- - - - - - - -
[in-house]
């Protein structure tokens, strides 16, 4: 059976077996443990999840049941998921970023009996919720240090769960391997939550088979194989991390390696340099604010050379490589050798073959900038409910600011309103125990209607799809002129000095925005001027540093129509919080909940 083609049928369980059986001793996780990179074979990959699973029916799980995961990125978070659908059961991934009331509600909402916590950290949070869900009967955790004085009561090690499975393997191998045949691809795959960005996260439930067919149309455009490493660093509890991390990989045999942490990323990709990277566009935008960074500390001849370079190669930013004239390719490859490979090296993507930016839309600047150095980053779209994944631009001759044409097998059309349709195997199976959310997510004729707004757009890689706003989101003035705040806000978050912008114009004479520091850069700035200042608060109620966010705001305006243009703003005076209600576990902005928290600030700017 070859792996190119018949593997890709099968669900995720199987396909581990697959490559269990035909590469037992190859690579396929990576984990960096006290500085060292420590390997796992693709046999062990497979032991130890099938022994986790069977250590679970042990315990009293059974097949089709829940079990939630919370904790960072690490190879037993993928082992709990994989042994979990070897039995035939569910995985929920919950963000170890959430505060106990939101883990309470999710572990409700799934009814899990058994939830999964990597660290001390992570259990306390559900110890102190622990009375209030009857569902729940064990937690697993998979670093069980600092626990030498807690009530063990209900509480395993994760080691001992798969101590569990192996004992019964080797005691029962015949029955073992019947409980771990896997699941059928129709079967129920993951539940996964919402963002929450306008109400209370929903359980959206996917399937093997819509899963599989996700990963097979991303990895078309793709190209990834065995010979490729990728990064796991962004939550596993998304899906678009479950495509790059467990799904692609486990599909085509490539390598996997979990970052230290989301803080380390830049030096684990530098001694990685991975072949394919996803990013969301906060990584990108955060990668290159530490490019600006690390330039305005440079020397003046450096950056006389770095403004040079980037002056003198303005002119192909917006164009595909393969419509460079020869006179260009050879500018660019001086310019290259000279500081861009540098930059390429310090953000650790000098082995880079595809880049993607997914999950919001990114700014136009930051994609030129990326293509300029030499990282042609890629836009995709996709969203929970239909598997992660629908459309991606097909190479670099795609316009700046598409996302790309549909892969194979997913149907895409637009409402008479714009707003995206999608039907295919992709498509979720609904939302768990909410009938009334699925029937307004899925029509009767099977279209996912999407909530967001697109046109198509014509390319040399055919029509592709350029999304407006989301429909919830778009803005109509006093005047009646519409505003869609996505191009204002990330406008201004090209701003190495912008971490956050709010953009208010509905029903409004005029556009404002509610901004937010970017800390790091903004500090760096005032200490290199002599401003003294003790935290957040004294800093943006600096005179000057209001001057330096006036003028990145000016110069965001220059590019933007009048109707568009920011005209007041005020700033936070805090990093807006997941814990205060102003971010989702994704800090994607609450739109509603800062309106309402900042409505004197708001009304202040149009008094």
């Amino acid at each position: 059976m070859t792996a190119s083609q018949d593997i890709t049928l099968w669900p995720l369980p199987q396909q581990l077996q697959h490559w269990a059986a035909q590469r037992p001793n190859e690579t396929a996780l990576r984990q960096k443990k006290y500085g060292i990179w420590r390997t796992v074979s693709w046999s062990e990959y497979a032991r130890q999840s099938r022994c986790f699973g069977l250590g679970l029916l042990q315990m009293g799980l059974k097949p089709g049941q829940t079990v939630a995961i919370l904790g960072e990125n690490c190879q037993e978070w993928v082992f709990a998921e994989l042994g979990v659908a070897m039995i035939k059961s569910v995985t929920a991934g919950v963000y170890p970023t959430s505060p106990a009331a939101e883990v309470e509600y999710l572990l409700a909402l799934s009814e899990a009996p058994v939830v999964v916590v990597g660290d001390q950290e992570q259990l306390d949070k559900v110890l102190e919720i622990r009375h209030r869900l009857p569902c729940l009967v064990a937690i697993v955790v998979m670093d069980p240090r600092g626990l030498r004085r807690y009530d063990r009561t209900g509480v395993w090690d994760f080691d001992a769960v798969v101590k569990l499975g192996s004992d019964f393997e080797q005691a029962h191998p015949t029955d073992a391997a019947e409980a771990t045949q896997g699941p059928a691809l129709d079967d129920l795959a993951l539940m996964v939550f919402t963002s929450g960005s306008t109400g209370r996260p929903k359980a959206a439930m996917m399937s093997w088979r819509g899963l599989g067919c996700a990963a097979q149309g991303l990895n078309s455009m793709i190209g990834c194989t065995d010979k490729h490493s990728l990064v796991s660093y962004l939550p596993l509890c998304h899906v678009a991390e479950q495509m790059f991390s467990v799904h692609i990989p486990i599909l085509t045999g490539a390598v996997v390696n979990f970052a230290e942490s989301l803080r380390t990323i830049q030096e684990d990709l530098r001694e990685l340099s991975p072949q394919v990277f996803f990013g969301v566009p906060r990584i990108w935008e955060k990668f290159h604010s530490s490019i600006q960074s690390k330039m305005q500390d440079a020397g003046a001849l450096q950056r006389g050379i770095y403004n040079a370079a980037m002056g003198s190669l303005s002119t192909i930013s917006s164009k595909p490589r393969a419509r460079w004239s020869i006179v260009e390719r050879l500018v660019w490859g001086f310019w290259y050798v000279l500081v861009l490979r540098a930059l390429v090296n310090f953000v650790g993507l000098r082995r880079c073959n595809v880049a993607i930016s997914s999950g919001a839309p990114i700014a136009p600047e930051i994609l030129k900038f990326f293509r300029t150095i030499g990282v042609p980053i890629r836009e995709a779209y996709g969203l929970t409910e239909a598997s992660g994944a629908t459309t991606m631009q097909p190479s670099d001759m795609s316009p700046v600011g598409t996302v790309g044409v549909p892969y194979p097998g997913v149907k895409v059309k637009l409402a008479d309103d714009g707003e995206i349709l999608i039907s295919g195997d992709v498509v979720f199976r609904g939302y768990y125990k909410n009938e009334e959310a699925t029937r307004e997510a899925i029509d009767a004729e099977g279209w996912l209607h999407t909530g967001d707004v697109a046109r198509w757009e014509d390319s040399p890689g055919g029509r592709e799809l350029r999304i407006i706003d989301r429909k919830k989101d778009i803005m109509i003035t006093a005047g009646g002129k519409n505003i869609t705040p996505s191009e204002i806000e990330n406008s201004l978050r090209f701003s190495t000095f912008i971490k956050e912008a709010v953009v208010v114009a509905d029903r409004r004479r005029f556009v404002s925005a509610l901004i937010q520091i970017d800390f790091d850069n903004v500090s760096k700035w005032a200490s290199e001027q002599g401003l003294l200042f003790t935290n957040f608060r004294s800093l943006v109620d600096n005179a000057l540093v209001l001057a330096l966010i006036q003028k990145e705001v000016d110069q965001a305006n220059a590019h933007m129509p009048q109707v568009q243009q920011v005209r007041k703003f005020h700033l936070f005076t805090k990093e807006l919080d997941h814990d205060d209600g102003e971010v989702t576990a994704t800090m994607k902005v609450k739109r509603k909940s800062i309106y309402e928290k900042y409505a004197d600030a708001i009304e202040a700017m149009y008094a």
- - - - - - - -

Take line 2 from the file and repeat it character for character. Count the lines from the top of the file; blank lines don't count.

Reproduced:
């Protein structure tokens, strides 16, 4: 059976077996443990999840049941998921970023009996919720240090769960391997939550088979194989991390390696340099604010050379490589050798073959900038409910600011309103125990209607799809002129000095925005001027540093129509919080909940 083609049928369980059986001793996780990179074979990959699973029916799980995961990125978070659908059961991934009331509600909402916590950290949070869900009967955790004085009561090690499975393997191998045949691809795959960005996260439930067919149309455009490493660093509890991390990989045999942490990323990709990277566009935008960074500390001849370079190669930013004239390719490859490979090296993507930016839309600047150095980053779209994944631009001759044409097998059309349709195997199976959310997510004729707004757009890689706003989101003035705040806000978050912008114009004479520091850069700035200042608060109620966010705001305006243009703003005076209600576990902005928290600030700017 070859792996190119018949593997890709099968669900995720199987396909581990697959490559269990035909590469037992190859690579396929990576984990960096006290500085060292420590390997796992693709046999062990497979032991130890099938022994986790069977250590679970042990315990009293059974097949089709829940079990939630919370904790960072690490190879037993993928082992709990994989042994979990070897039995035939569910995985929920919950963000170890959430505060106990939101883990309470999710572990409700799934009814899990058994939830999964990597660290001390992570259990306390559900110890102190622990009375209030009857569902729940064990937690697993998979670093069980600092626990030498807690009530063990209900509480395993994760080691001992798969101590569990192996004992019964080797005691029962015949029955073992019947409980771990896997699941059928129709079967129920993951539940996964919402963002929450306008109400209370929903359980959206996917399937093997819509899963599989996700990963097979991303990895078309793709190209990834065995010979490729990728990064796991962004939550596993998304899906678009479950495509790059467990799904692609486990599909085509490539390598996997979990970052230290989301803080380390830049030096684990530098001694990685991975072949394919996803990013969301906060990584990108955060990668290159530490490019600006690390330039305005440079020397003046450096950056006389770095403004040079980037002056003198303005002119192909917006164009595909393969419509460079020869006179260009050879500018660019001086310019290259000279500081861009540098930059390429310090953000650790000098082995880079595809880049993607997914999950919001990114700014136009930051994609030129990326293509300029030499990282042609890629836009995709996709969203929970239909598997992660629908459309991606097909190479670099795609316009700046598409996302790309549909892969194979997913149907895409637009409402008479714009707003995206999608039907295919992709498509979720609904939302768990909410009938009334699925029937307004899925029509009767099977279209996912999407909530967001697109046109198509014509390319040399055919029509592709350029999304407006989301429909919830778009803005109509006093005047009646519409505003869609996505191009204002990330406008201004090209701003190495912008971490956050709010953009208010509905029903409004005029556009404002509610901004937010970017800390790091903004500090760096005032200490290199002599401003003294003790935290957040004294800093943006600096005179000057209001001057330096006036003028990145000016110069965001220059590019933007009048109707568009920011005209007041005020700033936070805090990093807006997941814990205060102003971010989702994704800090994607609450739109509603800062309106309402900042409505004197708001009304202040149009008094």